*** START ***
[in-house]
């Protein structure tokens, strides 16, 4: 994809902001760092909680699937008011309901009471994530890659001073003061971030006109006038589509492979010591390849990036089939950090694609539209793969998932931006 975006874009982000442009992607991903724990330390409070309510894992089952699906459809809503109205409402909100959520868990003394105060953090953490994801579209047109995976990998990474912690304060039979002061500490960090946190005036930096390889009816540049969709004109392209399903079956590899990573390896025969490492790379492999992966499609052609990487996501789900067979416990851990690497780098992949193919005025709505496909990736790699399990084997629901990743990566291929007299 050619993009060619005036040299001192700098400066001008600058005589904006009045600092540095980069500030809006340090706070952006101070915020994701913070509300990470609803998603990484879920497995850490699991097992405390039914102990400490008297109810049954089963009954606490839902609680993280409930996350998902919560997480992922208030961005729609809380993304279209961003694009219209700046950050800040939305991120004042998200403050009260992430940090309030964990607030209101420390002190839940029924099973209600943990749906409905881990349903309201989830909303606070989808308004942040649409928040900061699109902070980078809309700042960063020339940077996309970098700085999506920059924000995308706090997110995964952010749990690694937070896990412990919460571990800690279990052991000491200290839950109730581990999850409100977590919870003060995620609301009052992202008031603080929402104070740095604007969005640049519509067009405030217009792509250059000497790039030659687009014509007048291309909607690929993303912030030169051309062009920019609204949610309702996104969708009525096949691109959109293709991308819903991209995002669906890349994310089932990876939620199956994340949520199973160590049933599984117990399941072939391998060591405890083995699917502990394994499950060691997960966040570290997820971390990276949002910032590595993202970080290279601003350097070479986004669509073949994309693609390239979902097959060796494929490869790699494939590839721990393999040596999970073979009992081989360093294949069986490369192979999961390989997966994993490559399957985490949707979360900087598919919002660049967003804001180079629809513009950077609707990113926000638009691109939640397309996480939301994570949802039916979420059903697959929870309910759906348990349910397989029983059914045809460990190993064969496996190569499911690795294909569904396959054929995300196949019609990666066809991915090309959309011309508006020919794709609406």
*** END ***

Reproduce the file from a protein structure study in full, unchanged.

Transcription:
[in-house]
């Protein structure tokens, strides 16, 4: 994809902001760092909680699937008011309901009471994530890659001073003061971030006109006038589509492979010591390849990036089939950090694609539209793969998932931006 975006874009982000442009992607991903724990330390409070309510894992089952699906459809809503109205409402909100959520868990003394105060953090953490994801579209047109995976990998990474912690304060039979002061500490960090946190005036930096390889009816540049969709004109392209399903079956590899990573390896025969490492790379492999992966499609052609990487996501789900067979416990851990690497780098992949193919005025709505496909990736790699399990084997629901990743990566291929007299 050619993009060619005036040299001192700098400066001008600058005589904006009045600092540095980069500030809006340090706070952006101070915020994701913070509300990470609803998603990484879920497995850490699991097992405390039914102990400490008297109810049954089963009954606490839902609680993280409930996350998902919560997480992922208030961005729609809380993304279209961003694009219209700046950050800040939305991120004042998200403050009260992430940090309030964990607030209101420390002190839940029924099973209600943990749906409905881990349903309201989830909303606070989808308004942040649409928040900061699109902070980078809309700042960063020339940077996309970098700085999506920059924000995308706090997110995964952010749990690694937070896990412990919460571990800690279990052991000491200290839950109730581990999850409100977590919870003060995620609301009052992202008031603080929402104070740095604007969005640049519509067009405030217009792509250059000497790039030659687009014509007048291309909607690929993303912030030169051309062009920019609204949610309702996104969708009525096949691109959109293709991308819903991209995002669906890349994310089932990876939620199956994340949520199973160590049933599984117990399941072939391998060591405890083995699917502990394994499950060691997960966040570290997820971390990276949002910032590595993202970080290279601003350097070479986004669509073949994309693609390239979902097959060796494929490869790699494939590839721990393999040596999970073979009992081989360093294949069986490369192979999961390989997966994993490559399957985490949707979360900087598919919002660049967003804001180079629809513009950077609707990113926000638009691109939640397309996480939301994570949802039916979420059903697959929870309910759906348990349910397989029983059914045809460990190993064969496996190569499911690795294909569904396959054929995300196949019609990666066809991915090309959309011309508006020919794709609406």